Browsing by overabundant herds of white-tailed deer (Odocoileus virginianus) can cause significant economic damage to agricultural crops and landscape plantings. In many instances, for both commercial growers and homeowners, commercially available repellents may be an appealing alternative to physical exclusion and lethal control of animals. We tested 10 different commercially-available repellents (Chew-Not®, Deer Off®, Deer-Away® Big Game Repellent, Plantskydd®, Bobbex®, Liquid Fence®, Deer Solution®, Hinder®, Repellex® systemic tablets, and coyote urine) on yews (Taxus cuspidata Densiformis) at 2 different locations in Connecticut. The study included both positive (fence) and negative (no treatment) controls. We planted yews in 2 blocks at each location in the spring of 2006; each block had 12 groups of 6 yews. We randomly assigned one of the 12 treatments to each group of yews within each block. We applied repellents based on manufacturers’ label recommendations for the 2006 and 2007 growing seasons and recorded application costs. We derived a protection index based on plant size and dry needle weights at the end of the 2007 growing season. In general, repellents that required more frequent application performed better. Bobbex® ranked highest, but was the most expensive repellent treatment. Hinder® performed nearly as well at a fraction of the cost. Yews protected by Repellex®, Deer Solution®, coyote urine, and Plantskydd® were the same size as unprotected controls at both sites and did not have significantly more needles. No repellents prevented 100% of browse damage. The choice of repellent usage is a trade-off among effectiveness, cost, ability to follow recommended reapplication interval, and plant to be protected.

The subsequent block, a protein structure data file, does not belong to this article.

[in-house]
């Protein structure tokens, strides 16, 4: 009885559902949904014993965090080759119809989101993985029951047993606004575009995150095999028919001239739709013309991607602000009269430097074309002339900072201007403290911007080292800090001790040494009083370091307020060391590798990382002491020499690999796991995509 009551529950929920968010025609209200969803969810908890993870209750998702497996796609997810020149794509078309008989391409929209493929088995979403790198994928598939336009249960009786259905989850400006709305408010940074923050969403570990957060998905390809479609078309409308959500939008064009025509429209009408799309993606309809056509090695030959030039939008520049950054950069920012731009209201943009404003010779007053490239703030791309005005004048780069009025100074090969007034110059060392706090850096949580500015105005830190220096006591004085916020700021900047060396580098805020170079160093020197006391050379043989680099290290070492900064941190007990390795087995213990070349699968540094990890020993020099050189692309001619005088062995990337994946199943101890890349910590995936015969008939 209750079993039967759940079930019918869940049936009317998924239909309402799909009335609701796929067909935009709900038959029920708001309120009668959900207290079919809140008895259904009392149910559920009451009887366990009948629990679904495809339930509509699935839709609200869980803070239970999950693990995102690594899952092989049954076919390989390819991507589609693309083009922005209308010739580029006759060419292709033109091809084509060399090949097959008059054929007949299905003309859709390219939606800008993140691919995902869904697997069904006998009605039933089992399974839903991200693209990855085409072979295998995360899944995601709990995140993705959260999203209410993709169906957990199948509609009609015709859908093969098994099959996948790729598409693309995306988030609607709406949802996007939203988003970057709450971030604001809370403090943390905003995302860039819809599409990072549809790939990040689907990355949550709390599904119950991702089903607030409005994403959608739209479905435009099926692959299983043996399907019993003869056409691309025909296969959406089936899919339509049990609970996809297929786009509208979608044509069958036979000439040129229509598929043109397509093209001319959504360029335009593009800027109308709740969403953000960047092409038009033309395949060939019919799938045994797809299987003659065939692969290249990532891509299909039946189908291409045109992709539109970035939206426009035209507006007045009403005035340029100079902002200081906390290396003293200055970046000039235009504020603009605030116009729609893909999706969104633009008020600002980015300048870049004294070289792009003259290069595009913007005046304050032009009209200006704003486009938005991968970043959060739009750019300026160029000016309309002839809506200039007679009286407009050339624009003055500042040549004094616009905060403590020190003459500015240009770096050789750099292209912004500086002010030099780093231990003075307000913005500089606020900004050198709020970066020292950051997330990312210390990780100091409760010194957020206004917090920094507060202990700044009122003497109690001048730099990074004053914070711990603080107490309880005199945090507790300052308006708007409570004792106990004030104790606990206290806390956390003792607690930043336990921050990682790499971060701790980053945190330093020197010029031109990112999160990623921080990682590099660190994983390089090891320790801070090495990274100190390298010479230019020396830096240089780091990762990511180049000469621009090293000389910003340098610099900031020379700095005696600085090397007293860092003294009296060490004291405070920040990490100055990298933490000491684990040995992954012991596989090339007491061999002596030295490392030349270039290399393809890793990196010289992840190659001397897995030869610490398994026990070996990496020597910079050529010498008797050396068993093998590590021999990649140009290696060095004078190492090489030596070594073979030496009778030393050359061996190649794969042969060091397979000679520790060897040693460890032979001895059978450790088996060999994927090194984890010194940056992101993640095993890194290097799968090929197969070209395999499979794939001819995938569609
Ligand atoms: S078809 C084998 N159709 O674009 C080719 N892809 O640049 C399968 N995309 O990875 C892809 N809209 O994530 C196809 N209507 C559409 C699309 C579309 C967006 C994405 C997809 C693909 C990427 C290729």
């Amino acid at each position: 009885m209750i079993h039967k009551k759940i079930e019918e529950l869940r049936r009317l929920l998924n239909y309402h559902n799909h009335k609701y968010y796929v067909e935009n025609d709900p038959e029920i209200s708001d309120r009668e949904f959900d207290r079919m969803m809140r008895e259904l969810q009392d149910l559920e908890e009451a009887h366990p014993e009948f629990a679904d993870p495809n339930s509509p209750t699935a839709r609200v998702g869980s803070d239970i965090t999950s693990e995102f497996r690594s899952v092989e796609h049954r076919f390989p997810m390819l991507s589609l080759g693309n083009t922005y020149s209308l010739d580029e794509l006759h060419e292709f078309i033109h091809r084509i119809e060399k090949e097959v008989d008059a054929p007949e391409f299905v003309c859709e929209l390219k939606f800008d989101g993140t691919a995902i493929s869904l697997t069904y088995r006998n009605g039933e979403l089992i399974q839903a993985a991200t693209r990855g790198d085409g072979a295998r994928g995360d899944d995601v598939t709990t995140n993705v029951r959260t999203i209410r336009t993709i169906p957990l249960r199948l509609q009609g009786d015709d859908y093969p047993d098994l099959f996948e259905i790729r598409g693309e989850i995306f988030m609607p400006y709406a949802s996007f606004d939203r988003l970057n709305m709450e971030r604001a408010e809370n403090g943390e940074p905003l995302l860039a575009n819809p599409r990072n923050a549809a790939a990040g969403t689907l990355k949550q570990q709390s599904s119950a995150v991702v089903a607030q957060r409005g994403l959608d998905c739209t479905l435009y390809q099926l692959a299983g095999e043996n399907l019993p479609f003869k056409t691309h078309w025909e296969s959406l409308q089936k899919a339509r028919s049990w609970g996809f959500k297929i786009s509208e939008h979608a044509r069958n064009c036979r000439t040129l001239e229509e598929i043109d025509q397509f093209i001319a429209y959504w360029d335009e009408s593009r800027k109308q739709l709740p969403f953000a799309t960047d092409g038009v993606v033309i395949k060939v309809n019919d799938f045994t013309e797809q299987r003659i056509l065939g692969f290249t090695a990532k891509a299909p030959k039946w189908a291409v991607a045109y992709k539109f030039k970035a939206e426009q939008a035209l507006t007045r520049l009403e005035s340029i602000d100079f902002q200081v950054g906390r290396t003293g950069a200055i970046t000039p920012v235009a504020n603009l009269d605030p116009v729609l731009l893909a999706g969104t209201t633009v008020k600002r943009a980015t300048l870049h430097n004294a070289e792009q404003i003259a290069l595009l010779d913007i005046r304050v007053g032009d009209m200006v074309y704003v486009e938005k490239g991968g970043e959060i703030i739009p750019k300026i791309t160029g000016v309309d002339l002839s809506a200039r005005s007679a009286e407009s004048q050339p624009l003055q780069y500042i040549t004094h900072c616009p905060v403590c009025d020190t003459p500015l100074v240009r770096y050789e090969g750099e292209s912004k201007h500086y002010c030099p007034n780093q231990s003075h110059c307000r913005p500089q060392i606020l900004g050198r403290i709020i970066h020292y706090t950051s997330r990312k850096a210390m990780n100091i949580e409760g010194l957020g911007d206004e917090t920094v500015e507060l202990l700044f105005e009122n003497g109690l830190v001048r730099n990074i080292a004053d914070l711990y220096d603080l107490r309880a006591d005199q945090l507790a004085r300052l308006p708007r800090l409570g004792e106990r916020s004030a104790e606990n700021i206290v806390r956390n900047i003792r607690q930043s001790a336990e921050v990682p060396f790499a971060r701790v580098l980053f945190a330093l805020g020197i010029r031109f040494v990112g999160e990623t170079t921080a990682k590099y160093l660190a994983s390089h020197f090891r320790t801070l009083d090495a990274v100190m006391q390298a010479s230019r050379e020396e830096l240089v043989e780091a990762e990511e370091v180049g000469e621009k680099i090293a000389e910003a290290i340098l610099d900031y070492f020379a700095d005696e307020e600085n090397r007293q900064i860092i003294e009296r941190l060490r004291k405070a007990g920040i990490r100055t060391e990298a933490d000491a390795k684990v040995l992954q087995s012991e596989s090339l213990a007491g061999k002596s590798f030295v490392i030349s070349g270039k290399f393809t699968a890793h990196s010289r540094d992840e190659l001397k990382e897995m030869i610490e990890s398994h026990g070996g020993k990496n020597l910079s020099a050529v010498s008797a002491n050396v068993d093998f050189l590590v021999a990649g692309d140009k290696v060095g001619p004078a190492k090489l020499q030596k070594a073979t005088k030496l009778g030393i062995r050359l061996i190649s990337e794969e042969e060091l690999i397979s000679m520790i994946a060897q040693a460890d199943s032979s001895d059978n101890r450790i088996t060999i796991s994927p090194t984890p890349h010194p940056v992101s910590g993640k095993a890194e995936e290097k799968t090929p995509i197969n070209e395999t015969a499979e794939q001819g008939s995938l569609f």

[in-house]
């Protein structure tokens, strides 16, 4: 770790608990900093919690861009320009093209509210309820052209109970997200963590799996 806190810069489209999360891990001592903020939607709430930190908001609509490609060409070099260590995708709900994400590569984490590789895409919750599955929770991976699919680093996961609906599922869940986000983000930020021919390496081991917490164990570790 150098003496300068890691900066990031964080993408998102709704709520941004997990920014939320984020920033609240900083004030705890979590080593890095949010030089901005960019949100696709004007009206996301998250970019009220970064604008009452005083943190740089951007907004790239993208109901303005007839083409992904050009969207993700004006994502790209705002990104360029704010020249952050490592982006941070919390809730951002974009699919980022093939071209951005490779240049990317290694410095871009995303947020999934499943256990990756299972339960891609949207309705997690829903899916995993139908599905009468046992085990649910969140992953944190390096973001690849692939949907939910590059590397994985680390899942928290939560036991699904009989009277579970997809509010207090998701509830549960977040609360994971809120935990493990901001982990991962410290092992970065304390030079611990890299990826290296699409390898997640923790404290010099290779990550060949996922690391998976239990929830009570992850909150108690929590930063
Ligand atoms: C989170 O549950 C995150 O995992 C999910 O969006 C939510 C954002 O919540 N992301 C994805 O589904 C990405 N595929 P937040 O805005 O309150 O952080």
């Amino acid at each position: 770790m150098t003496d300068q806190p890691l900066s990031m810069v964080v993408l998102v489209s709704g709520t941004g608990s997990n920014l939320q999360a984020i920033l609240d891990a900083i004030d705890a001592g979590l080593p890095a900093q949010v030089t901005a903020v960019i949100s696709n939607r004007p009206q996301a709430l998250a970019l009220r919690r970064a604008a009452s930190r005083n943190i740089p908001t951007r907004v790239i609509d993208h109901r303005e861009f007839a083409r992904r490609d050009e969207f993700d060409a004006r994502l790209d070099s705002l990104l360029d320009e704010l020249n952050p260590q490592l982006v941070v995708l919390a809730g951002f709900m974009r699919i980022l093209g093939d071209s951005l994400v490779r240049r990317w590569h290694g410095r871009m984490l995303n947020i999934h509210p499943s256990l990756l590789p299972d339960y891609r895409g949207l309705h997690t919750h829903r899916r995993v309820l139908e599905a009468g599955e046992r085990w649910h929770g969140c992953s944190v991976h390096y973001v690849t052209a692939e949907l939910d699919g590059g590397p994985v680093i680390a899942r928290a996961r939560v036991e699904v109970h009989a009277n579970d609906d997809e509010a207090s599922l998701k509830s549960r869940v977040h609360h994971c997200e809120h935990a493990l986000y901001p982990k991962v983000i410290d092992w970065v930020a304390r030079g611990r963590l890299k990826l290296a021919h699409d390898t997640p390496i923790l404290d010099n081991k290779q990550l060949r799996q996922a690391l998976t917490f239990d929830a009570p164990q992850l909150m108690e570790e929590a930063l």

Ward, Jeffrey S. and Williams, Scott C.
"Effectiveness of Deer Repellents in Connecticut,"
Human–Wildlife Interactions: Vol. 4
, Article 8.
Available at: http://digitalcommons.usu.edu/hwi/vol4/iss1/8